193. Telegram From the Consulate General at Jerusalem to the Department of State 1

380. General Burns has commented substantially as follows with respect Deptel 196:2 As regards likelihood major hostilities attitudes of Israel and Egypt should prove conclusively with other Arab States in secondary role.

Statement recently made in Knesset by Ben Gurion to effect “while Israel would not start war she would fight through to victory if attacked”3 appears valid as presentation Israeli position at present time. That position could change on short notice since Ben Gurion is impulsive and army leaders such as Dayan etc. are believed likely to press for policy of force in dealing with Arabs …. Despite such considerations Burns’ appreciation is Israel will not herself initiate large scale aggression but should be expected to react vigorously to any aggressive action of neighbors.

Egyptians now cocky and feel confident of themselves but improbable that responsible officers really believe Egypt ready for war. On basis discussion with General Amer and other Egyptian [Page 358] officials Burns has not gained impression Nasser and his associates seriously contemplate taking offensive this year. Egyptians have done little to discourage firing incidents along Gaza strip however apparently wishing to maintain state of tension for political reasons. These incidents nevertheless represent continuing danger since they could get out of hand and lead to hostilities of larger scope. Danger of serious trouble in El Auja area does not appear very great although of course the separation of forces envisaged by armistice agreement no longer exists.

While Burns has no specific information re equipment or present state of training of Egyptian armed forces or of technical ability of their high command he doubts they have yet had time to absorb into their forces arms received from Soviet bloc. He therefore considers it unlikely they will initiate war this summer. In any event it would seem foolish of them to do so.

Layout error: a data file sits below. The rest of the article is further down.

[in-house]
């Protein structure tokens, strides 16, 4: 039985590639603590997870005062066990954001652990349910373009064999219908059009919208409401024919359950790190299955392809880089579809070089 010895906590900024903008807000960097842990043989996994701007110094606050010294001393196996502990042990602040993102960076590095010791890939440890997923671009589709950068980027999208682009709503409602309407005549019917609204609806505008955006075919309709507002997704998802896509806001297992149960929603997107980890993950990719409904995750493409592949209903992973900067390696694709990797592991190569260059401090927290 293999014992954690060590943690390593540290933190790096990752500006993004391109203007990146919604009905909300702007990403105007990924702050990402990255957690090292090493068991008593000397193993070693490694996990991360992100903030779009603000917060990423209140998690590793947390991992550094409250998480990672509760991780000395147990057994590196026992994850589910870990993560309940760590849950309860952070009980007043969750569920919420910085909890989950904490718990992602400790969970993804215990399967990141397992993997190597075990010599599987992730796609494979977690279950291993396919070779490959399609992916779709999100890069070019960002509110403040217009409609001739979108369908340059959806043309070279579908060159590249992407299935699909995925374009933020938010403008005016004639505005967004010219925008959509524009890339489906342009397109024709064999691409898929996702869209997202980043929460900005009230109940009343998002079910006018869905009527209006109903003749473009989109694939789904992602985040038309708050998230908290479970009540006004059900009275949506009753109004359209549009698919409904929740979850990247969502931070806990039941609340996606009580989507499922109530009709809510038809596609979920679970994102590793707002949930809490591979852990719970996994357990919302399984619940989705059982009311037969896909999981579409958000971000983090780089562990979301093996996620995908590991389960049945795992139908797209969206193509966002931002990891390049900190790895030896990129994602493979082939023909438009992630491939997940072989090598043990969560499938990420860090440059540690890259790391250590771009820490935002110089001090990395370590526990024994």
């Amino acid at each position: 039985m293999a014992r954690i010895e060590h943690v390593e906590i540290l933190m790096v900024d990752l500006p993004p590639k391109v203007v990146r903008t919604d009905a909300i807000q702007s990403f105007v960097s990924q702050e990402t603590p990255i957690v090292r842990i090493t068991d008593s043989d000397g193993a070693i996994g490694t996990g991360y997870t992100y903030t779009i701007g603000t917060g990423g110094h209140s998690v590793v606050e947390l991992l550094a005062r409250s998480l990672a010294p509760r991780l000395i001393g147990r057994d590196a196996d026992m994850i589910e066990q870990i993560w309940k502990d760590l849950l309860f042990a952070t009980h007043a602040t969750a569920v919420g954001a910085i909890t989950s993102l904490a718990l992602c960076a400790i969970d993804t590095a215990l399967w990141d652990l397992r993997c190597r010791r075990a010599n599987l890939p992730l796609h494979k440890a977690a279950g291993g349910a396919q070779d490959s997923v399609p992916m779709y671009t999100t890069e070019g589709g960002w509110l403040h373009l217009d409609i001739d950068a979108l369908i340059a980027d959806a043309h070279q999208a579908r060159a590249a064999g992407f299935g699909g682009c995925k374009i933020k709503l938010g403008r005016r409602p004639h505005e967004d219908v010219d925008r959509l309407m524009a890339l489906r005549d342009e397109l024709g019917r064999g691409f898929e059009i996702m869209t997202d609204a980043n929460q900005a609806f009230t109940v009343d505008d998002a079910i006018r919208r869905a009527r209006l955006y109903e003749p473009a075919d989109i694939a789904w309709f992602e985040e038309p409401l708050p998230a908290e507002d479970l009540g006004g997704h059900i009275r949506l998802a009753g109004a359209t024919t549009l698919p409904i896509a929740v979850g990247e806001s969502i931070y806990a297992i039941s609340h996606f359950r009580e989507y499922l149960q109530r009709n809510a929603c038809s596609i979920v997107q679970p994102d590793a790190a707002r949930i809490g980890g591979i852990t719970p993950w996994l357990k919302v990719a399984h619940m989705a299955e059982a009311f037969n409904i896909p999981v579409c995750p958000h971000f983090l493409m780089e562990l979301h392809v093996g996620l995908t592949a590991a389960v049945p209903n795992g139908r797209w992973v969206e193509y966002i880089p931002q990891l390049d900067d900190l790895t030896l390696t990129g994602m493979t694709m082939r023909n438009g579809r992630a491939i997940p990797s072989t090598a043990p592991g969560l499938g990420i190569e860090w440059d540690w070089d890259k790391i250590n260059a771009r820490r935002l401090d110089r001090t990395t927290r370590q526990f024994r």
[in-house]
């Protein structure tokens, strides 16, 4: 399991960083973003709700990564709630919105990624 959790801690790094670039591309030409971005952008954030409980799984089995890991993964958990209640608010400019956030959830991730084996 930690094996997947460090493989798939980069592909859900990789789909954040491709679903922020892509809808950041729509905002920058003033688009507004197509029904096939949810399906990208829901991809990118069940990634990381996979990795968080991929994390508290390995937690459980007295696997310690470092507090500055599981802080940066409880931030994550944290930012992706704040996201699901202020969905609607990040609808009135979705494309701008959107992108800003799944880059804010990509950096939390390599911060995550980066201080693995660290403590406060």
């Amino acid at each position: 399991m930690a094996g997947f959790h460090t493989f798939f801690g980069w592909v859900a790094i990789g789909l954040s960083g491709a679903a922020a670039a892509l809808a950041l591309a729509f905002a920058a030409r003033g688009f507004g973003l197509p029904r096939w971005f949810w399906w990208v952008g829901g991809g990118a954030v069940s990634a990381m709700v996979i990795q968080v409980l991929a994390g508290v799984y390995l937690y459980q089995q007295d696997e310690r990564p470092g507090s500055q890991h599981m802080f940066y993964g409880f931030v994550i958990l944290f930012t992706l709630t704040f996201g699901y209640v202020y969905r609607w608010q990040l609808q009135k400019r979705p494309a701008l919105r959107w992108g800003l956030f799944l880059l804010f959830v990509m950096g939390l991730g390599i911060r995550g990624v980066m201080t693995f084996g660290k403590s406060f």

Removal of restraining influence of British officers from Arab legion4 obviously constitutes an added threat to peace but still too early to formulate predictions re ultimate effect. Border incidents of last few days would appear to justify fears of resurgence of shooting episode along Jordan frontier with added possibility Arab Legion may be sooner or later committed in course of such incidents to ill-considered retaliatory action.

Most dangerous single threat to peace is however to be found in project at Banat Yacub. On one hand there appears practically no likelihood Arab states will accept Johnston plan within next few months; on other, Israelis have indicated they will not wait much longer. Syrians may now believe that they can block Israel’s use of Jordan River simply by leaving matters in status quo indefinitely. Should Israelis insist on resuming work in D/Z it would probably be unavoidable to bring issue before Security Council. This should delay reaction of Syria and obtain indication of attitude of other powers toward Israel’s legitimate need to utilize Jordan waters.

Number of danger spots in area together with uncompromising attitudes of parties directly concerned makes outbreak of hostilities distinctly possible. US is in position to influence Israel toward maintaining policy of restraint by applying pressure on Israeli Government when required plus firm indication of sanctions Israel might expect should she determine upon attack against Arab states.

To summarize Burns considers major hostilities this year as within realm of possible but accumulation of dangerous factors does [Page 359] not appear sufficient at present time to warrant conclusion that outbreak is probable.

  1. Source: Department of State, Central Files, 674.84A/3–1456. Secret; Limit Distribution. Received at 3:18 p.m.
  2. The Department, on March 6, requested Cole to “approach General Burns and seek his personal views on present Israel-Arab tension and general appreciation of situation in light recent incidents and Glubb dismissal. We desire particularly his estimate likelihood outbreak major hostilities.” (Telegram 196 to Jerusalem; Ibid., 684A.86/3–656)
  3. Ben Gurion made this statement on March 6.
  4. On March 5, the British Government, in the wake of King Hussein’s dismissal of Lieutenant General Sir John Glubb, recalled 15 top officers from service with the Arab Legion.